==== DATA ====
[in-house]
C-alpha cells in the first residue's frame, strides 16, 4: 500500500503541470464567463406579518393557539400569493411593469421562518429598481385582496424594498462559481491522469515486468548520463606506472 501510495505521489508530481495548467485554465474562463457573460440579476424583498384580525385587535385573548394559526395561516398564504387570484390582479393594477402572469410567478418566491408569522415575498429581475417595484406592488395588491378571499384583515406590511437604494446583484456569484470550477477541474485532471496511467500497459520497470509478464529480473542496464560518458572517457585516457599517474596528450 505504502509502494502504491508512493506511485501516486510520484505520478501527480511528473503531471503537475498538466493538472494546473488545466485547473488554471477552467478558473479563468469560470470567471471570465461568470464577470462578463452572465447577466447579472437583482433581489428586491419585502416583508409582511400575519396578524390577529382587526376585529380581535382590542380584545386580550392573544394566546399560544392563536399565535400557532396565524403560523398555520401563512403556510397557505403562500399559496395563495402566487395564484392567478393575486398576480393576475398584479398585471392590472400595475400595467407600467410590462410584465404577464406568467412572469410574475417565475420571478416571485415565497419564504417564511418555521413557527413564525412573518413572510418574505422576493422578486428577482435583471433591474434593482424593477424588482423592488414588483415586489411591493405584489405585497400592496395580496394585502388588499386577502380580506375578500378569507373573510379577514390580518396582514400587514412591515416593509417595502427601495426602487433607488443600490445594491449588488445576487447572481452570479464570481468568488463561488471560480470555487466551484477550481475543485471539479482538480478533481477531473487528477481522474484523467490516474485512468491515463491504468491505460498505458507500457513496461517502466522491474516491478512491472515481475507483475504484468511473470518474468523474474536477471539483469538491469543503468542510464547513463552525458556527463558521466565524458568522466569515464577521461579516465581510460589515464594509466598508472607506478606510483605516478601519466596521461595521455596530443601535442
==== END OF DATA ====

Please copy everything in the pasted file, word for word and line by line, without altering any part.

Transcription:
[in-house]
C-alpha cells in the first residue's frame, strides 16, 4: 500500500503541470464567463406579518393557539400569493411593469421562518429598481385582496424594498462559481491522469515486468548520463606506472 501510495505521489508530481495548467485554465474562463457573460440579476424583498384580525385587535385573548394559526395561516398564504387570484390582479393594477402572469410567478418566491408569522415575498429581475417595484406592488395588491378571499384583515406590511437604494446583484456569484470550477477541474485532471496511467500497459520497470509478464529480473542496464560518458572517457585516457599517474596528450 505504502509502494502504491508512493506511485501516486510520484505520478501527480511528473503531471503537475498538466493538472494546473488545466485547473488554471477552467478558473479563468469560470470567471471570465461568470464577470462578463452572465447577466447579472437583482433581489428586491419585502416583508409582511400575519396578524390577529382587526376585529380581535382590542380584545386580550392573544394566546399560544392563536399565535400557532396565524403560523398555520401563512403556510397557505403562500399559496395563495402566487395564484392567478393575486398576480393576475398584479398585471392590472400595475400595467407600467410590462410584465404577464406568467412572469410574475417565475420571478416571485415565497419564504417564511418555521413557527413564525412573518413572510418574505422576493422578486428577482435583471433591474434593482424593477424588482423592488414588483415586489411591493405584489405585497400592496395580496394585502388588499386577502380580506375578500378569507373573510379577514390580518396582514400587514412591515416593509417595502427601495426602487433607488443600490445594491449588488445576487447572481452570479464570481468568488463561488471560480470555487466551484477550481475543485471539479482538480478533481477531473487528477481522474484523467490516474485512468491515463491504468491505460498505458507500457513496461517502466522491474516491478512491472515481475507483475504484468511473470518474468523474474536477471539483469538491469543503468542510464547513463552525458556527463558521466565524458568522466569515464577521461579516465581510460589515464594509466598508472607506478606510483605516478601519466596521461595521455596530443601535442